So I scrambled to apply for insurance that day, rather than do it the following Monday as I’d planned. Got on WAHealthPlanFinder, put in my info, including that my last day of coverage was 3/24. Picked a plan. Got confirmation that night that I was approved and that I should call the insurance company (Regence) or go to their web site to pay. Start date 4/1.

Called the oncologist on Monday and delayed my appointment for a week. Called Regence to find out how to pay. They had no record of me. CSR said it took a couple of days to get in the system. That’s fine. I expect these things.

I get “secure email” from Regence on 4/3 saying they need a letter from my employer before they can approve my insurance, deadline 4/10. I submit it online the same day. Within the hour. On 4/5, having heard nothing, I emailed Regence asking what’s up. I get a non-committal response. There’ll be a new deadline if that doesn’t suffice.

On 4/10, having heard nothing I call my oncologist and delay the appointment until May.

On 4/11, I get a request for a document from my previous insurance, deadline for submission 4/25. Letter from the employer wasn’t good enough. Note that this is the day after the previous deadline. I immediately call Cigna, the previous insurance. The document from them arrives on 4/17, and I submit it online that day.

On 4/26 (the day after the deadline), having not heard from them and starting to worry, I call the underwriting department. They say they’ve approved it and I need to call the exchange to arrange payment. Payment goes through Regence anyway. So I call the exchange, they have no record of the approval and as far as they are concerned, it was approved on 3/25. I need to talk to Regence. So I call Regence again, the regular line this time thinking it’s out of underwriting’s hands. But the CSR just transfers me to underwriting. This time the underwriting person tells me the application was approved this morning at 10:36, but that there’s nothing they can do on their end to speed of processing any more. Later in the call, she tells me because it’s an exchange based policy, it will take 4 days to get the paperwork transmitted back to the exchange, rather than the normal two. This means that the earliest I would actually have insurance is the last day of the fucking month, but I’d have to pay for the entire month. But even that’s unlikely because after the exchange gets it the information has to be put back into Regence’ system for payment and then to send me my insurance card. So I won’t be insured until May at least, but I’ll have to pay for April.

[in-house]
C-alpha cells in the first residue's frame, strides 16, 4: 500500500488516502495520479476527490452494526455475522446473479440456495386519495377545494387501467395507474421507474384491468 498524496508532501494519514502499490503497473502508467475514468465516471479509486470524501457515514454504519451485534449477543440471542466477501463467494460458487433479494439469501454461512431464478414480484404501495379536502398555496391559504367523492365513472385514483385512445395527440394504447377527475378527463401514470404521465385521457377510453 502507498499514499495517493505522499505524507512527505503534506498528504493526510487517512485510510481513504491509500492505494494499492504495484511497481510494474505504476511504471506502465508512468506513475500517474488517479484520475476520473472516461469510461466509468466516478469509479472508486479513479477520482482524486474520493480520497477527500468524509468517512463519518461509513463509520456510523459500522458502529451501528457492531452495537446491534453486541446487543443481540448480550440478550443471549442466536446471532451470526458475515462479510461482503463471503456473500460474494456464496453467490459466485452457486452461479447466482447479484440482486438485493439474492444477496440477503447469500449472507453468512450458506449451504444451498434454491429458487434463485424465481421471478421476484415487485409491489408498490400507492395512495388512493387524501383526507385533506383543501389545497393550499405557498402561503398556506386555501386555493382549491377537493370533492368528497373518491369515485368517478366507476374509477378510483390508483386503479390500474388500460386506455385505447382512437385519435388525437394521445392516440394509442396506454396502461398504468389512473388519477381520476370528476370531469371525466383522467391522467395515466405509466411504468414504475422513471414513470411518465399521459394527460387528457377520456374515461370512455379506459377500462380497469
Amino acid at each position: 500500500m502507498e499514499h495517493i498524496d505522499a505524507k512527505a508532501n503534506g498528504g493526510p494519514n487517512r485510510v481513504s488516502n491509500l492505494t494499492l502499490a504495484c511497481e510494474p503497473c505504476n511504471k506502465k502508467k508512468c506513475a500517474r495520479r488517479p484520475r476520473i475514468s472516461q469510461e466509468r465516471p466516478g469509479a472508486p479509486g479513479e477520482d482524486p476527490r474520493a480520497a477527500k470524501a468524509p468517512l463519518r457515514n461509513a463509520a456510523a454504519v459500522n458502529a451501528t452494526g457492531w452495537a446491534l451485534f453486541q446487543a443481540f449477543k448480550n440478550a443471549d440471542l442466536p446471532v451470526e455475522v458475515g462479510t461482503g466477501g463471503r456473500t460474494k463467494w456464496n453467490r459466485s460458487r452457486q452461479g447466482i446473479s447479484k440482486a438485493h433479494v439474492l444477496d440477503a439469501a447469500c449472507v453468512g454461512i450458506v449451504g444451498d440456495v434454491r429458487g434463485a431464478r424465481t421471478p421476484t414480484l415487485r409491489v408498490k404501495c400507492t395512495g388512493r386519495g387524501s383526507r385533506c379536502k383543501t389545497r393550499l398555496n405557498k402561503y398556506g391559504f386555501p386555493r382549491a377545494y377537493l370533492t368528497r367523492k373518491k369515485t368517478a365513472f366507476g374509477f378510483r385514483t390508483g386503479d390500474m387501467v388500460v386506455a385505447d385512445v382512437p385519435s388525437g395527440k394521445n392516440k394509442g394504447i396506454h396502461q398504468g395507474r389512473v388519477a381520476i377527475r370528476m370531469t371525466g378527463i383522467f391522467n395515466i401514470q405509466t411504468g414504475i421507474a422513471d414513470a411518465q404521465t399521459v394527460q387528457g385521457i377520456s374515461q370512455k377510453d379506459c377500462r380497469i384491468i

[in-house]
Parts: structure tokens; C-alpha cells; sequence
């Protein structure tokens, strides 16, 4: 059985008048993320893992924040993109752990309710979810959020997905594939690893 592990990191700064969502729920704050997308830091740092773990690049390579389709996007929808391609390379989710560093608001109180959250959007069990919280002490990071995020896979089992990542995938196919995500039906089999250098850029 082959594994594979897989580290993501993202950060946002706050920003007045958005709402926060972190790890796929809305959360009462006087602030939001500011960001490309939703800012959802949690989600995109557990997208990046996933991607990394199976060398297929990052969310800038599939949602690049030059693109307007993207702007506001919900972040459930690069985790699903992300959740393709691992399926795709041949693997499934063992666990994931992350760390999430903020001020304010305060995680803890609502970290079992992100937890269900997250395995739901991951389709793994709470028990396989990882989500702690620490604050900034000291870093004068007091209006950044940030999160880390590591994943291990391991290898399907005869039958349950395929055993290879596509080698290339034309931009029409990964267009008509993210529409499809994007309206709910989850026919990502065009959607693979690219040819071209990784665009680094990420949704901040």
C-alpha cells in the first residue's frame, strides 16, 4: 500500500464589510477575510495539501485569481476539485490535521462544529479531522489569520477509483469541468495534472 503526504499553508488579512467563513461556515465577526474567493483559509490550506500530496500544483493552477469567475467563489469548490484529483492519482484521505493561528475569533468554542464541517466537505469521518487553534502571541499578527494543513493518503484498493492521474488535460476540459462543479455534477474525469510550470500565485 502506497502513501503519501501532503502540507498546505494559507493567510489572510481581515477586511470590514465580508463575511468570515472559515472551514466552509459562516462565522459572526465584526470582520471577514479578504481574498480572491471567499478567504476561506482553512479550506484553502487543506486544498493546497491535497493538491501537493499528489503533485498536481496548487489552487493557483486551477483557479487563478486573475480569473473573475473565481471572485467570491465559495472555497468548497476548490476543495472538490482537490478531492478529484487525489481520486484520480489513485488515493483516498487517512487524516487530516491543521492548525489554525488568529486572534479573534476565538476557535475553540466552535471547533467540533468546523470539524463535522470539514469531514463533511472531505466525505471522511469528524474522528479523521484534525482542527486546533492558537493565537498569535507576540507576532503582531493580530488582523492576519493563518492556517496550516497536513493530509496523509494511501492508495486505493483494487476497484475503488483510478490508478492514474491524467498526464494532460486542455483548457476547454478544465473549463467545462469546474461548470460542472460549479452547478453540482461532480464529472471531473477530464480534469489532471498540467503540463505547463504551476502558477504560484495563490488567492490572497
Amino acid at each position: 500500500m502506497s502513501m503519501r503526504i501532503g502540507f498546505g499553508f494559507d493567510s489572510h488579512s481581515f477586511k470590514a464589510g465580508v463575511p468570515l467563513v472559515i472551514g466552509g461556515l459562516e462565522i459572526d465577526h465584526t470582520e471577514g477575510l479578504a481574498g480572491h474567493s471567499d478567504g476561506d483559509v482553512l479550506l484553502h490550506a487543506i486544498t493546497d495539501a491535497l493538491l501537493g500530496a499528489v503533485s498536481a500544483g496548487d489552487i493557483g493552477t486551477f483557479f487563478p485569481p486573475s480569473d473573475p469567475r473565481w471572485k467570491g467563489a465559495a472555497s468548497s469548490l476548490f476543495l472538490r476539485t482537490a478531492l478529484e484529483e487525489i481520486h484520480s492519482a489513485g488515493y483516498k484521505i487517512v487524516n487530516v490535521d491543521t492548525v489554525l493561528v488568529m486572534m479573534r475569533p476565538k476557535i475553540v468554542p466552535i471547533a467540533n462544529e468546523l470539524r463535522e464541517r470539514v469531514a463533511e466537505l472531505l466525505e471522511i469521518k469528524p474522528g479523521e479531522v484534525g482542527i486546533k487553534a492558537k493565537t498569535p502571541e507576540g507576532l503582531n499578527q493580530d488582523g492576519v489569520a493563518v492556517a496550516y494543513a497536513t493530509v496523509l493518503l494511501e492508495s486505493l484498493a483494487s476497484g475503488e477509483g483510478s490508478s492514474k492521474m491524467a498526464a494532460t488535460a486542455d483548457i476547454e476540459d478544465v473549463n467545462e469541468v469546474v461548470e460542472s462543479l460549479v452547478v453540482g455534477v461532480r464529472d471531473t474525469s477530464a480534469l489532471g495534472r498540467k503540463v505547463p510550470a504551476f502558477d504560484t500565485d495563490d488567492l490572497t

And no guarantee that all this paperwork will be processed before my appointment.

So, frustrated, I file a complaint with the Washington Insurance Commissioner, explaining all this. Total delay that I’m responsible for is a few hours. Total delay due to Cigna is 6 days. Total delay due to Regence (and possibly some due to the Washington insurance exchange) is 27 days. So far. I request:

  • A refund of any premiums I have to pay for April.
  • That Regence word its document requests so that everything can be submitted in one shot, with requirements understandable to people who aren’t insurance terminology geeks.
  • That Regence staff its underwriting department sufficient that paperwork processing happens in a timely fashion rather than the day after deadlines.
  • A pony

I tweet the previous bit out too, tagging the Regence Twitter handle. That person wants my info and I’m reluctant to give it, having been on the phone for an hour today already. However, about an hour later she’s on the line with me and with the exchange at the same time, and the exchange is putting in a ticket to change my start date to 5/1. With the Regence person on the line, she doesn’t think there will be any problem approving it. It would have required me putting a request in to Regence and paperwork being sent back and forth without that. I also recorded all this portion. Thank you Google Voice! It’ll probably mean I get one set of insurance cards for a start date of 4/1, and a second set with a start date of 5/1.